IMO 2020: Making Maritime Green

IMO 2020: Making Maritime Green
The shipping and oil industry worldwide is stirred up by the IMO 2020. What are the viable alternatives available for stakeholders?

Understanding IMO 2020

The International Maritime Organisation (IMO), the United Nations (UN) body that regulates international shipping has issued the IMO 2020 which aims to cap sulphur-dioxide emissions on 1 January 2020. The global upper limit for the shipping industry stands at 3.5% today and will be reduced to 0.5%.

The regulation has entered into force as of 1 March 2020. It does not exempt any ships. Only ships fitted with sulphur-cleaning devices or exhaust gas cleaning systems, known as scrubbers, are allowed to continue burning high-sulphur fuel.

The IMO regulations to reduce sulphur oxide emissions from ships first came into effect in 2005, under Annexure VI of the International Convention for the Prevention of Pollution from ships, also known as the MARPOL convention.

Shipping: poisoning the oceans

Ships emit pollutants and other harmful emissions, but they also transport large quantities of vital goods across oceans. According to the United Nations Conference on Trade and Development (UNCTAD) data, in 2016, ships ferried more than 10 billion tons of trade for the first time. In comparison to other forms of transportation, the shipping industry has been the most energy-efficient. The new regulation means a 77% reduction in sulphur-dioxide emissions from ships that are equivalent to nearly 8.5 million tons annually.

Ships have traditionally used heavy fuel or "bunker" oil which is derived as a residue from crude oil distillation. This crude oil contains sulphur, following combustion, ends up as emissions.

What are the alternative fuels?

Carriers can opt for cleaner fuels, such as marine gas oil (MGO) and very low-sulphur fuel oil (VLSFO). Evaluating companies have claimed that VLSFO produces high sediment formation that could potentially damage engines. VLSFO with  0.5 per cent sulphur content, produces black carbon due to incomplete combustion, and this contributes to climate change. The Clean arctic alliance, called for the ban of such fuels and as it would accelerate the melting of the arctic sea ice. The IMO sub-committee on Pollution, Prevention and Response (PPR 7) is to discuss these concerns and submit its observation in October 2020.

This new sulphur regulation has compelled ship owners and operators to reflect the best option that would be available for them. Refiners are considering a shift to produce more low- sulphur fuel, in anticipation of increased demand. 

India perspective

Indian ports are running low on marine fuel that is compatible with the new cap on sulphur emissions. Indian refineries concede that the current production is approximately 80,000-90,000 tons per month, while the demand is above 150, 000 tons per month.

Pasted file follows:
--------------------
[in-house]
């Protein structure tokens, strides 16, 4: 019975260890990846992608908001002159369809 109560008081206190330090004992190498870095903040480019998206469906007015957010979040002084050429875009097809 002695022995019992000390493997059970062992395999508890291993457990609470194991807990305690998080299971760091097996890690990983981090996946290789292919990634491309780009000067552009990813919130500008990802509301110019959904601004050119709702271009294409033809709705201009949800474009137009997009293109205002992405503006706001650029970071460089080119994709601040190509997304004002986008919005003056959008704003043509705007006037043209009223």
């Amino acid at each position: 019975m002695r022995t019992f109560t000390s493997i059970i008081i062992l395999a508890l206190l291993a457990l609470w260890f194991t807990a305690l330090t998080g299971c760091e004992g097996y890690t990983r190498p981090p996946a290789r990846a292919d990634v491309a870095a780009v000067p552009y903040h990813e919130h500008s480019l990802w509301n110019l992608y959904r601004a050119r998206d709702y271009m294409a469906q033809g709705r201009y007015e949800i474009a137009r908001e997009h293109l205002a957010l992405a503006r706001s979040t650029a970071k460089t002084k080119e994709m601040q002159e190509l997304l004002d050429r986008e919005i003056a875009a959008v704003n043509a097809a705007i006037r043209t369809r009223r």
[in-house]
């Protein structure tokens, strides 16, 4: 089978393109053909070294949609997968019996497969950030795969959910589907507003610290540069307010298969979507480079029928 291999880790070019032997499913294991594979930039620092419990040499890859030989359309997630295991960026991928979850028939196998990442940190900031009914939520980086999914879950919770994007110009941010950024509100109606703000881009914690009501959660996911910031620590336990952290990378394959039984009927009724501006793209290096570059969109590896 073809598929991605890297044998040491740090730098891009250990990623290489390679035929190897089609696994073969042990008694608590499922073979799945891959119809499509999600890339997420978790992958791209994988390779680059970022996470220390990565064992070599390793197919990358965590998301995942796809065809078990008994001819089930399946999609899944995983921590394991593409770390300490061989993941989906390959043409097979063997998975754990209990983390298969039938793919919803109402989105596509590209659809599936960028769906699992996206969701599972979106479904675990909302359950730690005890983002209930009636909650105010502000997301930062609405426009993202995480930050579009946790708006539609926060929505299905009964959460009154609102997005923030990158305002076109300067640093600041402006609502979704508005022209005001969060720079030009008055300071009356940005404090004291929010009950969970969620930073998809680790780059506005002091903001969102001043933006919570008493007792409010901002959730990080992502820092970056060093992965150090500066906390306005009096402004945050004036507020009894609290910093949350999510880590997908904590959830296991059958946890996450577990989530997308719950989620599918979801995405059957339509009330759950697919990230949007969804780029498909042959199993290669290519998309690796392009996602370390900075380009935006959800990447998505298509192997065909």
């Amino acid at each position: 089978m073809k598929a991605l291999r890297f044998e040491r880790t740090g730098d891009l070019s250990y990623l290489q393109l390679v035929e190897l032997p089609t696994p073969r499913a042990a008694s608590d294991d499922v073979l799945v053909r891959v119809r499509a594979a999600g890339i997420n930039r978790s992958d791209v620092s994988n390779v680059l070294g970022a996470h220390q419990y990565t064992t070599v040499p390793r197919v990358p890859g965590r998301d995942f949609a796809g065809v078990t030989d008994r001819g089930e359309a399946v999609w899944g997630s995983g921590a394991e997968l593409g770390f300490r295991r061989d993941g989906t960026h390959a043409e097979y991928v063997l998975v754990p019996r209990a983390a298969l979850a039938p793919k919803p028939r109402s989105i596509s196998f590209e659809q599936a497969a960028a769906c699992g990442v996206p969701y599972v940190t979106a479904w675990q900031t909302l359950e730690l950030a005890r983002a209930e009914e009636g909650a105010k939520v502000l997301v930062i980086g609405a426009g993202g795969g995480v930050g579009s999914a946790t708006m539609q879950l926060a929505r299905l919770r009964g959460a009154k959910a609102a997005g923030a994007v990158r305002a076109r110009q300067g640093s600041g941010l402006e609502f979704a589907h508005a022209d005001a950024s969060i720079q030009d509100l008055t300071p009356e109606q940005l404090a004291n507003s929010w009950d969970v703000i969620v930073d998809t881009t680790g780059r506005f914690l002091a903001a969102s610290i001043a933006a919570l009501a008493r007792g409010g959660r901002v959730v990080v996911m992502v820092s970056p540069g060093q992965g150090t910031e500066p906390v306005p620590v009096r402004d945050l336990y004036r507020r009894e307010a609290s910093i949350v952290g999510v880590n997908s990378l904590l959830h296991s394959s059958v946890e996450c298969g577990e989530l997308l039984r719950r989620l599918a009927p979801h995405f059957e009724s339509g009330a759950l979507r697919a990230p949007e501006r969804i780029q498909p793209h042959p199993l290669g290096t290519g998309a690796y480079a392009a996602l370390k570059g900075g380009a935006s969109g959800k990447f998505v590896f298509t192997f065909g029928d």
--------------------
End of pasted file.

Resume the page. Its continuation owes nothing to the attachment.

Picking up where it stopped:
The lack of available 0.5pc fuel oil, compatible with the International Maritime Organisation (IMO) rules, threaten to disrupt shipping on India's east coast unless vessels use marine gas oil (MGO) or high-sulphur fuel oil (HSFO). The latter can now only be used by vessels with exhaust scrubbers.

Indian state-owned HPCL has started production of IMO-compliant marine fuel oil at its Visakhapatnam refinery on the east coast. It is unclear how much fuel of the same grade the company can produce at its Mumbai refinery on the west coast. Indian Oil Corporation's (IOC) total marine compliant fuel production capacity is pegged around 1mn tons per year which is roughly the same as India's domestic demand. 

Criticisms of the regulation

Six of the eight Arctic countries, Norway, Sweden, Finland, Denmark, the United States and Iceland currently support the new ban on sulphur emitting fuels. Russia and Canada, the two countries with the largest arctic coastlines, do not favour the new norm. UAE, for example, contributes to the most traffic, has stated that it will be flexible. China wants the implementation to date to be delayed.

Critics feel that the IMO rules will significantly increase the cost of transportation of goods required on a day to day basis. 


  •  Fuel tariff constitutes 60 to 70 per cent of the total cost of ocean freight.  An increase in fuel costs would naturally raise the costs of imports and exports. The world body must consider the most opportune time to implement such a decision when world trade is at crossroads is now when the coronavirus and U.S.-China trade war is assailing the world economy.
  • It will be challenging to detect violators as there is no central regulatory mechanism. Every country will have to enforce the IMO 2020 within its territorial waters.
  • Air pollution kills an estimated 7 million people every year. The IMO has stated that this regulation could be beneficial to human health, prevent acid rain and ocean acidification. The intent of the IMO, in reducing maritime pollution must be lauded, as it is in line with the demands of climate activists to combat climate change. The effect of alternative fuels too must be examined thoroughly. Countries and the shipping industry could have done better with more than two months' time to make the transition in fuels.

Image Design: Chris Karedan, Synergia Foundation